Choosing the Right Boat Tender
For those lucky enough to own a large boat or yacht, a requirement for certain ports and certainly for entrance to shallow water, beaches and coves is a suitable boat tender which can be used to travel from the boat to the shoreline.
With a large range of tender options for boat owners, we’ve put together a guide to making the right decisions when purchasing a boat tender, as it’s a costly error if you get it wrong!
There are a lot of things to consider when choosing a new tender to go along with your yacht or boat. Here are a few things to think about.
It may be stating the obvious, but you need to consider the size of tender required. This can be determined by a few different factors. Firstly, consider who and what will be using the tender.
If you are required to move bulky items and lots of crew quite a distance to and from shore, then a lightweight, two person inflatable tender really won’t be appropriate, however if your tendering activities are limited to getting into the odd beach and cove from a moored yacht then one of the modern ranges of inflatable tenders such as those from 3d Tender would probably fit the bill very nicely.
Add to this the fact that you really need to consider where your inflatable or semi-rigid tender is being housed when not in use. If you have one of the newer cruisers which has an integral boat house then obviously size of the tender is dictated by the physical dimensions of the boat house, however even those who store on-deck need to consider size.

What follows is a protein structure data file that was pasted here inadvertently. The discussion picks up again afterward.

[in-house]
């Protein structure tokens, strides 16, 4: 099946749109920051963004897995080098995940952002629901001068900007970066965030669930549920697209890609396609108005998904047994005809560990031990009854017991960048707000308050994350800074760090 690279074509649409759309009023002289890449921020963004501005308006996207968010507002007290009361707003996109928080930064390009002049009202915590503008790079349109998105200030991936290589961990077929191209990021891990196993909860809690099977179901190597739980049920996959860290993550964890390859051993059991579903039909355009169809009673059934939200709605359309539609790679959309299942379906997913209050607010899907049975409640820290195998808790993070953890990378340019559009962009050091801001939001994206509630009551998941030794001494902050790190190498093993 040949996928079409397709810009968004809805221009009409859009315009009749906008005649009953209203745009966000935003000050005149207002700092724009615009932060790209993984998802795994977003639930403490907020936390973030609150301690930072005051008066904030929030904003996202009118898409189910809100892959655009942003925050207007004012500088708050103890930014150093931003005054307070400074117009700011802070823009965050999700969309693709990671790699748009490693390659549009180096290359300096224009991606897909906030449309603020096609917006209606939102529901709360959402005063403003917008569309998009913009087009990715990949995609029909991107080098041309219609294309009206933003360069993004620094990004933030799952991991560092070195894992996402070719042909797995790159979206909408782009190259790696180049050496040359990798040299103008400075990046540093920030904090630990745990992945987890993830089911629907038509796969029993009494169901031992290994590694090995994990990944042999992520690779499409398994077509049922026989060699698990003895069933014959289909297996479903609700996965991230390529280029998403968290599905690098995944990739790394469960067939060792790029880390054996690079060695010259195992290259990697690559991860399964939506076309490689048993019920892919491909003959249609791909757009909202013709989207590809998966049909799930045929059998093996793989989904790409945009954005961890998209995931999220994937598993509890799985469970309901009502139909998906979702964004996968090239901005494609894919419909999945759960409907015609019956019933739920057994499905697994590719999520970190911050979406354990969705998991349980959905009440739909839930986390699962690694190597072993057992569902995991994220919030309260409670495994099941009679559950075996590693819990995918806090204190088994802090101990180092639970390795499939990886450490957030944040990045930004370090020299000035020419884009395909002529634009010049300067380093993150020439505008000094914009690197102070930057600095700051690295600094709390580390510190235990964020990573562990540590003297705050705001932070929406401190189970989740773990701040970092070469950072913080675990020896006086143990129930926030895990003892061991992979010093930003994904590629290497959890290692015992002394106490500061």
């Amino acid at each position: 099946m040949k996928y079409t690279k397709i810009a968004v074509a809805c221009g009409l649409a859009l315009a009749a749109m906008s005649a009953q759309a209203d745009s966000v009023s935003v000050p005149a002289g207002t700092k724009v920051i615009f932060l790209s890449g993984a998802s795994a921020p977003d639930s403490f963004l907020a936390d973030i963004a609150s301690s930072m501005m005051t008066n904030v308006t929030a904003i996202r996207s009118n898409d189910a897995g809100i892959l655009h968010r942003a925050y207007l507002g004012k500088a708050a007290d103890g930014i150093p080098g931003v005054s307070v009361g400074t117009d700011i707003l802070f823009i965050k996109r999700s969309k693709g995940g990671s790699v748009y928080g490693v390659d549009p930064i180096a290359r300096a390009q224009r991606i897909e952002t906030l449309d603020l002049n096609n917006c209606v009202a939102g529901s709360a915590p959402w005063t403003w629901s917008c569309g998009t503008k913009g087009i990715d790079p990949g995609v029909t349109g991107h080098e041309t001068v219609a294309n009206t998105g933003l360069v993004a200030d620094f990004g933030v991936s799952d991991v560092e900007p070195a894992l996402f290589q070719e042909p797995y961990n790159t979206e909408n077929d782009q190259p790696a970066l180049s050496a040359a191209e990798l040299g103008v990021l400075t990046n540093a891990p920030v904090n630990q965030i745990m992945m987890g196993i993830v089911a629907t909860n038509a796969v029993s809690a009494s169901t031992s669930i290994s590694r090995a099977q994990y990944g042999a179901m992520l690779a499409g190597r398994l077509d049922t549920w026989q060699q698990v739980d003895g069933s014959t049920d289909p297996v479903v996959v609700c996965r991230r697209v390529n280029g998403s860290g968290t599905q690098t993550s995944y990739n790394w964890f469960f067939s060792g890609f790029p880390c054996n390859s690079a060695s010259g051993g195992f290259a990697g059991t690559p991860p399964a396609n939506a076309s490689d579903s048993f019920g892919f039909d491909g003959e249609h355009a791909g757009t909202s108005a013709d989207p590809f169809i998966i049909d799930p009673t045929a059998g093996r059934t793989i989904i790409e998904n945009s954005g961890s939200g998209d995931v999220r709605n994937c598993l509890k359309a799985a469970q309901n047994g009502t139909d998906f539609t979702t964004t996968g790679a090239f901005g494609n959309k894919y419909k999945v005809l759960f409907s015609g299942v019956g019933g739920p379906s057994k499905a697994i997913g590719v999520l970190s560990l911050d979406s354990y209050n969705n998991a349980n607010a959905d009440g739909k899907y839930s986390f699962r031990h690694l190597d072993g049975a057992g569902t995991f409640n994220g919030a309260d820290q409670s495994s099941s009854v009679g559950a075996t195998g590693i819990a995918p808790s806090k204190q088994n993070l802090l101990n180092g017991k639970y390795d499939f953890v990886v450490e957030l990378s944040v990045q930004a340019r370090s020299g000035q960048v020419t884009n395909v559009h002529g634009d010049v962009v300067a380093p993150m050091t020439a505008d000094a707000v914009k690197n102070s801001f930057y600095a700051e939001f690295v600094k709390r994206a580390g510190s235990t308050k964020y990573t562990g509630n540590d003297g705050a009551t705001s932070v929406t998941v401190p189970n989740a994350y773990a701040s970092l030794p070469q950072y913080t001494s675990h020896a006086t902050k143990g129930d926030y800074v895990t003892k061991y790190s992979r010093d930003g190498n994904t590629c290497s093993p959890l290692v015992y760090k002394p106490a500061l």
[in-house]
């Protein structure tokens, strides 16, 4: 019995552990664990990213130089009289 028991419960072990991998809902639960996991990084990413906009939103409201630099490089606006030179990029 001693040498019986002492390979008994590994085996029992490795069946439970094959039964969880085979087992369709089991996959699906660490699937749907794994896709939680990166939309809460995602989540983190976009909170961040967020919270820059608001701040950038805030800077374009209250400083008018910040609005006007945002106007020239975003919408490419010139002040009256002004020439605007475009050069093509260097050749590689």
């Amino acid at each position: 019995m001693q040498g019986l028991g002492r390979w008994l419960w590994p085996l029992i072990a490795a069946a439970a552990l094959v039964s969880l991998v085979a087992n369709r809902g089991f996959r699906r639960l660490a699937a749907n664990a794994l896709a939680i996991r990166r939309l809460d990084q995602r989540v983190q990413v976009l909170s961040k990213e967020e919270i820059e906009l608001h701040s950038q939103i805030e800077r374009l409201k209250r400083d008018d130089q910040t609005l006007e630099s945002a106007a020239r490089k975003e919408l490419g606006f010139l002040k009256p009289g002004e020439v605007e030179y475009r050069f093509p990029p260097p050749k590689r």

Fully inflated tenders do take up quite a bit of deck space, which can have all sorts of safety and practicality issues. If your on-board tender is blocking access to actually getting on and off the boat on a diving platform, or even blocking access to the rear of the craft or engine bays then this is obviously not a good situation.
In the case of having limited deck space, perhaps invest in a true inflatable which can be stored in it’s packed state, this way size is not an issue. Some inflatable tenders are now capable of being deployed in less than 15 minutes, so this option is hardly limiting for those without the on-deck space to accommodate a full sized tender.
Know Your Requirements
Of course, choosing the right size of tender is just one of the factors you need to consider when choosing a new tender to go with your boat or yacht. What you really need to think about is where you will be using the boat tender and how much.
For pleasure boaters who have direct access to dock, a tender will probably only be needed for occasional use, but for those who moor out in the middle of a busy harbour, getting the choice of tender right can make the difference between being buffeted on every trip and having a safe and reliable trip to shore.
As a rule of thumb, if you are one of those boaters who moors mid-channel then think about a larger semi-rigid or rigid hulled boat tender, perhaps a RIB which uses some of the newer materials like Carbon Fibre to cut down on weight and increase strength.
If you do have the benefit of a full-time solid mooring and don’t move away from home port too much then one of the much lighter fully inflatable tenders for occasional use will probably be better use of on-deck space.
To Tow or Not To Tow
Towing is always an option for any tender, but bear in mind that any towed inflatable boat can be tossed around in rougher seas.
Tow line length, the height of swell and even the weight of the inflatable can have a bearing here, so if you plan to tow full time then bear in mind both the weight and the design of the tender you buy. High fuel usage and even a lost tender can be the result if you don’t get it right!